Because now when sewing the pairs together, we will go from bottom to top:
and that will make them exactly alternate as it should!! Easy! :)
Once you sewn the "fours" you just need to sew them together and add the last, 9th strip to complete the whole strip-set.
Remember to press all seams in the SAME direction! (it does make the next sewing step easier).
Here is the whole strip set sewn and pressed:
All seams pressed to one side:
OK - strip piecing part of strip-piecing is DONE! :)
Usually any strip-piecing pattern you use, involves cross-cutting your strip-set to make the next step - this one is no different, and of course, there are some good tips for that too.
Here is my strip-set, and obviously a bit too wide for the long ruler I have:
So, I did fold my strip-set in half. O know, that can look scary, but if you are careful, it will work just fine!
Fold carefully in half, making sure it is straight:
And now is the time to cross-cut this strip-set into 2 1/2" wide segments. Again, just like with fabric cutting, you will need first to square-up the edge and in this case, get rid of selvages and un-even edges:
Process is really the same, only here I line up the horizontal line of the ruler with the stitching (of the first seam from the bottom), rather than with the fold - it is more accurate.
Sometimes, if your thread is well matched to the fabric, that can be a bit hard to see, but if you focus on the two sides of the ruler, you can align that way (pencils pointing to where I look when lining-up the ruler).
Once you squared and cleaned-up the edge, cut 2 1/2" segments from your strip-set. (remember to always line-up BOTH horizontal line and the measurement line, to have straight cut segments too!)
IF you are used to it, you can also use June Taylor ruler for this, it does make the process quicker, but it also requires some getting used to. I was hesitant about it at first but now I do use it (carefully!) when cutting multiple strips:
Since it can be easy to mix the sizes here, I like to label mine (pink tape), just to make sure. :)
So here are all our segments cut!!
Time to line them up for next step!
Here is how this works: line the segments one next to the other but each next one, one "step down" :
Here they are hanging on my ironing board:
I transfer them next to my machine and they are ALMOST ready to be sewn exactly like that ("stepping down" with each segment):
I am saying ALMOST, because before doing that, you want to take every other segment and turn it 180 degrees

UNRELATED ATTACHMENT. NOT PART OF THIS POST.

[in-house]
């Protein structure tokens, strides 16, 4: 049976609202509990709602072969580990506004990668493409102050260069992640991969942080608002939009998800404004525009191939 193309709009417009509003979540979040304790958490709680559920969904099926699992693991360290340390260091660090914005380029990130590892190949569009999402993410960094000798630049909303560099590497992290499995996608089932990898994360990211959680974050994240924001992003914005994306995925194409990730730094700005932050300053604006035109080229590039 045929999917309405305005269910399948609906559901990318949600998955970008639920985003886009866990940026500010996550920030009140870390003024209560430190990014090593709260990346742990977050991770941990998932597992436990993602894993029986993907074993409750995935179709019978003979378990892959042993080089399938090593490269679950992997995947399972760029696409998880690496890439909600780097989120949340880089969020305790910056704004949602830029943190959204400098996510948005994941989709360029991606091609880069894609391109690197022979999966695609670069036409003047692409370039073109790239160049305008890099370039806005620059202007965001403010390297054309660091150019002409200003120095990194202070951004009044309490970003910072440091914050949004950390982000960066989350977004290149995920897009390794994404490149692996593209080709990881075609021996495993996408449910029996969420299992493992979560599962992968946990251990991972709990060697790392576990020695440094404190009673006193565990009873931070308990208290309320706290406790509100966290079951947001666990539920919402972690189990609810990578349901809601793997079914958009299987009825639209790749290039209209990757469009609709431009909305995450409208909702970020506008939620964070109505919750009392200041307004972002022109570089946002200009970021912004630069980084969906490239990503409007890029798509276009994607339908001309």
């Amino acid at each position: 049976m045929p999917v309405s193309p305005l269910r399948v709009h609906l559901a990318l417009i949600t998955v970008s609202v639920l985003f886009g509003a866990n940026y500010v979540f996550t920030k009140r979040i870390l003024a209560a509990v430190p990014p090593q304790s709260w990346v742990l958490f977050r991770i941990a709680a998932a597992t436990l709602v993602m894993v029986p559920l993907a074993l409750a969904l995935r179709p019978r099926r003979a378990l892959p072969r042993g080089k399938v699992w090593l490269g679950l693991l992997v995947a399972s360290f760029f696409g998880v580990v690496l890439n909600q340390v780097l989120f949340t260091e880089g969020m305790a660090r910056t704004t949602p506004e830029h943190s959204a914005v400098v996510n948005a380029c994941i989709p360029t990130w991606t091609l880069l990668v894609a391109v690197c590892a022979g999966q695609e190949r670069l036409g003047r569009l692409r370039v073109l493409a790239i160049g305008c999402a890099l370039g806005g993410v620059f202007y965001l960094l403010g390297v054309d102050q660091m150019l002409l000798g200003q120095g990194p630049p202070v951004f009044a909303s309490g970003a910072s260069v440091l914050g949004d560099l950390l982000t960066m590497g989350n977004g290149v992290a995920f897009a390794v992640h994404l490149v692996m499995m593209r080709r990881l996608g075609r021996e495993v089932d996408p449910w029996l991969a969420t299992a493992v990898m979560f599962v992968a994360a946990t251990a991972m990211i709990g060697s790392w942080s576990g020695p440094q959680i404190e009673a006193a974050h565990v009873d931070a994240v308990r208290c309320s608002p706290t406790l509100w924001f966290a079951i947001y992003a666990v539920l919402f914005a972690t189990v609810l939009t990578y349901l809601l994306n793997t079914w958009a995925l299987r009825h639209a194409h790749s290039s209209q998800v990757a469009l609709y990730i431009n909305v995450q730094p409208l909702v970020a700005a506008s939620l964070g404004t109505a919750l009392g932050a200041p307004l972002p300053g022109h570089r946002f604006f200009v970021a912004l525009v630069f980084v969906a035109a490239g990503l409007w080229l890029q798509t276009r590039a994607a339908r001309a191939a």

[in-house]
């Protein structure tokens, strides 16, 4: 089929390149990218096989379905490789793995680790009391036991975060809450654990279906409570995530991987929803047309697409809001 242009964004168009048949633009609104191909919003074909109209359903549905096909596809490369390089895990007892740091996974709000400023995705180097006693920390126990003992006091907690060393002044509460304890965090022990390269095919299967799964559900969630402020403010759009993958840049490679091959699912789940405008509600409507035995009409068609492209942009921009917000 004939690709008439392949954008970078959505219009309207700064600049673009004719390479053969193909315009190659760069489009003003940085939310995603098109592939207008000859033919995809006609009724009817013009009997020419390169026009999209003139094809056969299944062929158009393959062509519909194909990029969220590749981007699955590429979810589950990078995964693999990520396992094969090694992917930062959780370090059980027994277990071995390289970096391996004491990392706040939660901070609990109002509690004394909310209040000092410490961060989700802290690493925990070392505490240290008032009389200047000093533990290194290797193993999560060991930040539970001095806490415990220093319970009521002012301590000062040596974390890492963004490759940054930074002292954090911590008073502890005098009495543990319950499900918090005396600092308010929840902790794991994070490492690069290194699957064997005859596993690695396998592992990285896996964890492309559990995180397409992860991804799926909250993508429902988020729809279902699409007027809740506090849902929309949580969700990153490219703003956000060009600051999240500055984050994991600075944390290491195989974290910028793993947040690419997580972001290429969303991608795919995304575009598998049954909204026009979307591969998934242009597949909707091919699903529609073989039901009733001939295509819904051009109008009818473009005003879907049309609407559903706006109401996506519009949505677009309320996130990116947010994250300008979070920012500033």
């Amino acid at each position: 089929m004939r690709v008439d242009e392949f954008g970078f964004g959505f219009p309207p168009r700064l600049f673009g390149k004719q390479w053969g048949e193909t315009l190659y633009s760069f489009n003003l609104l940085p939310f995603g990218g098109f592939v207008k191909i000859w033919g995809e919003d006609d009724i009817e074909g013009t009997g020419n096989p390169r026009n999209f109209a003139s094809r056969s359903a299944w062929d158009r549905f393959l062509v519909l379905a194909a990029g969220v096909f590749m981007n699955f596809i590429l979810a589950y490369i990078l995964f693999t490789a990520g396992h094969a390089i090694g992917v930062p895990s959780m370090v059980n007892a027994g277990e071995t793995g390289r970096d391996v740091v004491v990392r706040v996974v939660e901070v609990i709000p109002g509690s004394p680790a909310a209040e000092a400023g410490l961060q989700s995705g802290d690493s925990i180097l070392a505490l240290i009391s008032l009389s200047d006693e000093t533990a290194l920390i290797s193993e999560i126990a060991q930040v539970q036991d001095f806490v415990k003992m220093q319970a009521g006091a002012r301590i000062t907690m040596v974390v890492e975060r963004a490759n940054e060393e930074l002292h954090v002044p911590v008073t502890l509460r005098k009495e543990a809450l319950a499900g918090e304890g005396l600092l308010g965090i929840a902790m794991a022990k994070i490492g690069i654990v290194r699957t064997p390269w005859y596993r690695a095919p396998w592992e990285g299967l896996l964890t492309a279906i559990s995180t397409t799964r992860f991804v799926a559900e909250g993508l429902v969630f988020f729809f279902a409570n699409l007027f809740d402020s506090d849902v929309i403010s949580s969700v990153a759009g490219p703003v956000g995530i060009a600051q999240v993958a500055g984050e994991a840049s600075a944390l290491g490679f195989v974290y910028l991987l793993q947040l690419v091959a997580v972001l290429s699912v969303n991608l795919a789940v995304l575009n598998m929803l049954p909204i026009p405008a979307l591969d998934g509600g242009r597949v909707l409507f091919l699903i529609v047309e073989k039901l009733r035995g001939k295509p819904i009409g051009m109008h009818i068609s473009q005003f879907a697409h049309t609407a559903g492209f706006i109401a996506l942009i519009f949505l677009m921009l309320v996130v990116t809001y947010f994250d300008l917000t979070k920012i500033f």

(pencils pointing at segments to turn around).
Why are we doing this? Remember how we pressed all the seams in the same direction? Well, to sew these segments together, it would be very helpful to have those nested, opposing seams
, but since all these come from the same strip-set, all the seams go in the SAME direction now. Turning every other segment around will achieve just that - seams going in opposite directions - great for matching them!
Here is what I mean by opposing, nested seams:
And here is how that works while sewing:
And yes - you saw that right - I did NOT pin anything!
If you did everything right (cutting straight, pressing nice, turning every other one...), they really all match, nest together and fit nicely! I am not saying that I don't pin EVER, just in this case, I don't have to. :)
One more tip:
notice how in the photo above the seam allowance that is on the top (one right under my finger) is turned AWAY from me (and towards the presser-foot)? That is how you should try to sew whenever possible! In this case, as the presser-foot of the machine comes, it pushes slightly top fabric towards you and if seams are like this - it will push them to NEST. If it is the other way (top seam allowance towards you), it can push them apart (and therefore you wont have matched corners).
So here are my seams matched!!
Sew each segment to the next one and in this case - I did press these seams open! It seems to be the least bulk that way.
And here is how this looks after all the segments have been sewn together:
But no worries, we will straighten this out - to the cutting board!!
Place one end of your sewn runner on the cutting board and place the ruler at the first FULL WIDTH point, like this:
More precisely, place the first 1/4" line of the ruler on the points of squares (so the tips will be preserved later) and then cut off this "triangle"
Now that triangle that you just cut off - place it to the OTHER end of the runner.
It matches perfectly!! YAY!!
All you need to do is sew this triangle to the other end (and it is just the same sewing as you did before)
And your table runner is DONE!!
So - what do you think?
Isn't this a fun project? Great strip-piecing way to make the job easy, right?
Now, you might have few questions... he...he...
- what do I do with these zig-zag edges?? You can cut them off of course, before of after the quilting, depending on weather or not you want to add borders to this.
one - some of you might think this is somewhat familiar? Yes, it is! I did a similar table runner as one of the holiday project tutorials (in 2011). It was a more traditional looking version and also one with borders - so for the look at that one and borders version, look HERE
With this one, when it came to borders treatment and quilting, I wanted to play a little!
First, this version has two outside strips wider than the rest (in original version all strips are 2 1/2") and that created a bit more of a "negative space"? Don't you think? I had all kinds of ideas what to do with that, in terms of quilting and even the finish... but then, ideas change!! Ha ha!
One thing that didn't change though - going back to my Aurifil stash to look for beautiful colors for quilting!! Here are some choices:
Narrowed it down a bit (oh but only a bit!) here. I could see small bits of that green in fabrics (can you see it there, right by the thread?), but seemed not enough to use the green...
So here is what I did:
Quilted some flowers in purple, inspired by the floral print, some teardrops and arches in that beautiful teal and some more teardrops and curlicues on white using that gentle mint color...
Yeah, you saw that right - I kept the zig-zag edges... Crazy! I did not intend to do it, but kinda lost track while quilting, having fun with curlicues and such, I had so much fun! ... and then didn't want to cut them off! As I said - crazy.
So what does one do - some more crazy! I decided to add a chenille yarn edge! Simply stitched the green chenille yarn to the edge, using a wide zig-zag stitch:
Well, this got really long really fast, but I hope you like these few tips about strip-piecing and this quick table runner project.
Let me know what are your thoughts and if you have more good tips about strip piecing.
As promised, more tutorials coming real soon, so stay tuned!
Thank you for spending time with me and have a great weekend,